Michal Migurski's notebook, listening post, and soapbox. Subscribe to this blog. Check out the rest of my site as well.

Jun 5, 2006 6:17am

javascript redux

A week ago I vented my dislike for ajax abuse. I got a few comments about that, including one from Ray, who recommended Safari Stand as a possible answer. I'm here to say that it works really well.

It's a bit of a mystery application, apparently written by a Japanese developer as a sort of browser swiss army knife, adding all kinds of navigation features to Safari. I've come across it before, but have stayed away because I generally prefer lean software. I've been able to ignore all of its features, except for site alteration:

Each domain listed on the left can be modified to enable or disable certain site features, and impose new behaviors or stylesheets. I have most of these sites modified to kill javascript, and a few also have font-size adjustments. It's been a significant change for the better. The New York Times and Wired are both now usable, and I've also disabled scripts on other sites that seemed to be doing a bit too much client-sniffing or slowing down normal interactions. Even Flickr benefits: what I thought was server slowness for the past few months turns out to have been Ajax lag. Photo pages load significantly more quickly, and the only drawback has been the appearance of useless "For a better experience, please upgrade to a Javascript-capable browser" messages on NYT and Flickr. The reason there are a bunch of Google's in the list is that I'm shutting out all of *.google.com, and selectively allowing certain google.com subdomains that seem worthwhile. Stand reads the list from top to bottom, and the first match wins.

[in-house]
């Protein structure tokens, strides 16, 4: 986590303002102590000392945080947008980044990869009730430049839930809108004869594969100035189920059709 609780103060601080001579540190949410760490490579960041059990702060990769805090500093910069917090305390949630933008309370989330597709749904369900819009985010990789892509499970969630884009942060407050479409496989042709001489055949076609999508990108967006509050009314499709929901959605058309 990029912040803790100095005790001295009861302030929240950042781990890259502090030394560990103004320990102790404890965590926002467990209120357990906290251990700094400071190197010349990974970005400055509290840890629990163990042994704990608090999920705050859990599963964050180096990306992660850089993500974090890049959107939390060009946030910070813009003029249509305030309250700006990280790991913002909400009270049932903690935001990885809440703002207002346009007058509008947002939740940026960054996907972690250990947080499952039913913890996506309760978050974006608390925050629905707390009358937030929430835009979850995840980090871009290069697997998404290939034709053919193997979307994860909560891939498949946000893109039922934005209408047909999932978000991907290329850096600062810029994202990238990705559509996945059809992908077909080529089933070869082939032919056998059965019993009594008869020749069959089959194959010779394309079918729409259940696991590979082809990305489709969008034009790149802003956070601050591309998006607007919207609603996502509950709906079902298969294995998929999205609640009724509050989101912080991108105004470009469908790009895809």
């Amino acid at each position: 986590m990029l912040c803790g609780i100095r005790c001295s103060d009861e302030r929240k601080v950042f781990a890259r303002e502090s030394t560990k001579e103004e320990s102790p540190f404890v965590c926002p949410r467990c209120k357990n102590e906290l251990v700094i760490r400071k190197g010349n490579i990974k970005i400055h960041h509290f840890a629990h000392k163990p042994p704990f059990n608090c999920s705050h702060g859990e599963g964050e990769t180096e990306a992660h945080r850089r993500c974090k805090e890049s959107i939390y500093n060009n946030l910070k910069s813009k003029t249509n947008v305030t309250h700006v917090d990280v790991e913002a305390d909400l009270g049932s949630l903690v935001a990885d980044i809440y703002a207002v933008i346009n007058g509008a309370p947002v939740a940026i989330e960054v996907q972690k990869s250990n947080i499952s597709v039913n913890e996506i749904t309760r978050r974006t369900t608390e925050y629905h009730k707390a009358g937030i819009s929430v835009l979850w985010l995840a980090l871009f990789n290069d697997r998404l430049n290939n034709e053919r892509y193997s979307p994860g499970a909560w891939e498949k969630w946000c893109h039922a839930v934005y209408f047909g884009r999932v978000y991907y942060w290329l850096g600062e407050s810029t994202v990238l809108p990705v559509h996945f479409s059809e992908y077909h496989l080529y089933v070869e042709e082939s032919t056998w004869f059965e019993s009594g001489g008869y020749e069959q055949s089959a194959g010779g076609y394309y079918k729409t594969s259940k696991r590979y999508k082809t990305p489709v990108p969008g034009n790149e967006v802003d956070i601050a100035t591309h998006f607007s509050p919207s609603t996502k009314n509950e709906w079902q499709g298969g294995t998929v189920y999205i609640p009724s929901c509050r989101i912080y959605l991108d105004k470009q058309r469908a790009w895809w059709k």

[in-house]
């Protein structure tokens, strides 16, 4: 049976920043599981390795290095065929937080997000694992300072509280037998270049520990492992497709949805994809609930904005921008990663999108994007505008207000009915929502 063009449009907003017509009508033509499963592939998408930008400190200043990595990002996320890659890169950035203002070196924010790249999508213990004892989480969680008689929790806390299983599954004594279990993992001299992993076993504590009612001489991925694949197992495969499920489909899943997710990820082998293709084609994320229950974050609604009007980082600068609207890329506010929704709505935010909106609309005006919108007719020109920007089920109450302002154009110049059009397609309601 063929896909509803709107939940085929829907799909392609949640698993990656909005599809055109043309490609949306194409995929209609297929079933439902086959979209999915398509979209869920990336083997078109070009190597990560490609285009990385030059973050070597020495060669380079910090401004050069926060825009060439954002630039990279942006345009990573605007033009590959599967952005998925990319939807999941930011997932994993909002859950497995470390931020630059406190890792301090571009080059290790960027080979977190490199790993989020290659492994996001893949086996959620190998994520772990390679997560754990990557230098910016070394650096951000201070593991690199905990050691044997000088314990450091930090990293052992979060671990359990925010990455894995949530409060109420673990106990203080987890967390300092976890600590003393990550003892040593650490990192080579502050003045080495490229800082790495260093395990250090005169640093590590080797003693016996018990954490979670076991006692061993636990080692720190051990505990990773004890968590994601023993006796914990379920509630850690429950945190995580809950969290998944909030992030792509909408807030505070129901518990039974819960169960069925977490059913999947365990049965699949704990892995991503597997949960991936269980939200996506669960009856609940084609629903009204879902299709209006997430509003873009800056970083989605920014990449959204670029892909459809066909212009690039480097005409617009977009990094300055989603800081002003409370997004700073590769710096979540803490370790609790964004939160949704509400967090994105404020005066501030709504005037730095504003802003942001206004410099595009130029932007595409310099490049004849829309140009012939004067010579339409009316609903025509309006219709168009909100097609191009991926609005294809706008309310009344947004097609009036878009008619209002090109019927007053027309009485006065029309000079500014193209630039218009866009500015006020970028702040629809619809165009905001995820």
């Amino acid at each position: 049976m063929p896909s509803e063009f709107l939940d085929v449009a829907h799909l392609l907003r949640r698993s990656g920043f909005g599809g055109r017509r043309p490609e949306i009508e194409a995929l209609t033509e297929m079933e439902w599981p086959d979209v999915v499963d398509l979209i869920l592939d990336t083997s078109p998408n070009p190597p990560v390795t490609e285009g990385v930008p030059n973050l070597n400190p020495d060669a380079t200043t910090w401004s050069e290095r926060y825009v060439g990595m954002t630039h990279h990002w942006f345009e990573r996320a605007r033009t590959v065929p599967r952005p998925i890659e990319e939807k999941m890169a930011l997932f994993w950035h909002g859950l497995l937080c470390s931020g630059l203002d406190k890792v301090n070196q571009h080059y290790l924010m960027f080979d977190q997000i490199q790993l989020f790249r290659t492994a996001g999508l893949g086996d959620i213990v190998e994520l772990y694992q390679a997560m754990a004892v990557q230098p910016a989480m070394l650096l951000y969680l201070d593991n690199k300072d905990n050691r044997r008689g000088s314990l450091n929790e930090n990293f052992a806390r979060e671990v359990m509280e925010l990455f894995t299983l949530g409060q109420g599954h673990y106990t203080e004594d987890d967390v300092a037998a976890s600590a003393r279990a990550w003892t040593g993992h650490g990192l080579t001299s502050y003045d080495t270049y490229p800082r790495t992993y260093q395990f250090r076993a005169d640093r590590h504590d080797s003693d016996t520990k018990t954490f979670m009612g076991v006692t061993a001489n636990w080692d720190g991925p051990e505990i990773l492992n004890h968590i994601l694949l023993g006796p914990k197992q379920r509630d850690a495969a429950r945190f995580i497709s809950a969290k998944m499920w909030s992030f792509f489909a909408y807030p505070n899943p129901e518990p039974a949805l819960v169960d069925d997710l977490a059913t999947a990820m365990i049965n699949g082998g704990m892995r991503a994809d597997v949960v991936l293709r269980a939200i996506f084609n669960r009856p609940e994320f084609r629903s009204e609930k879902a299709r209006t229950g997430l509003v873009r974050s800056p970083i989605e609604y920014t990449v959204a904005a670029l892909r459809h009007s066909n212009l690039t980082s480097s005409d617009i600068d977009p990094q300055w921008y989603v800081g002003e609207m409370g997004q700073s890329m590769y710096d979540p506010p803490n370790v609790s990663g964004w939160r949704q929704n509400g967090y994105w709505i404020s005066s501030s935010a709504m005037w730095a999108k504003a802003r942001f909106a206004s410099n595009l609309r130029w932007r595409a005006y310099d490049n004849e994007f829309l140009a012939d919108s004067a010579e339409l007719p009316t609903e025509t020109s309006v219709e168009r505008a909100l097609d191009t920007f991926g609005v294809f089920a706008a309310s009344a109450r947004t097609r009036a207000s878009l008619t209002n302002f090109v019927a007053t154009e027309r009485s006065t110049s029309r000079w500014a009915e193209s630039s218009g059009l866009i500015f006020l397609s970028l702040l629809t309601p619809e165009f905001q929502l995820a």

So far, I've been taking a black list approach. Sites that annoy me get the axe. If the list grows especially long, I may switch to a white list and allow Javascript only on certain domains. In the meantime, this is working very well.


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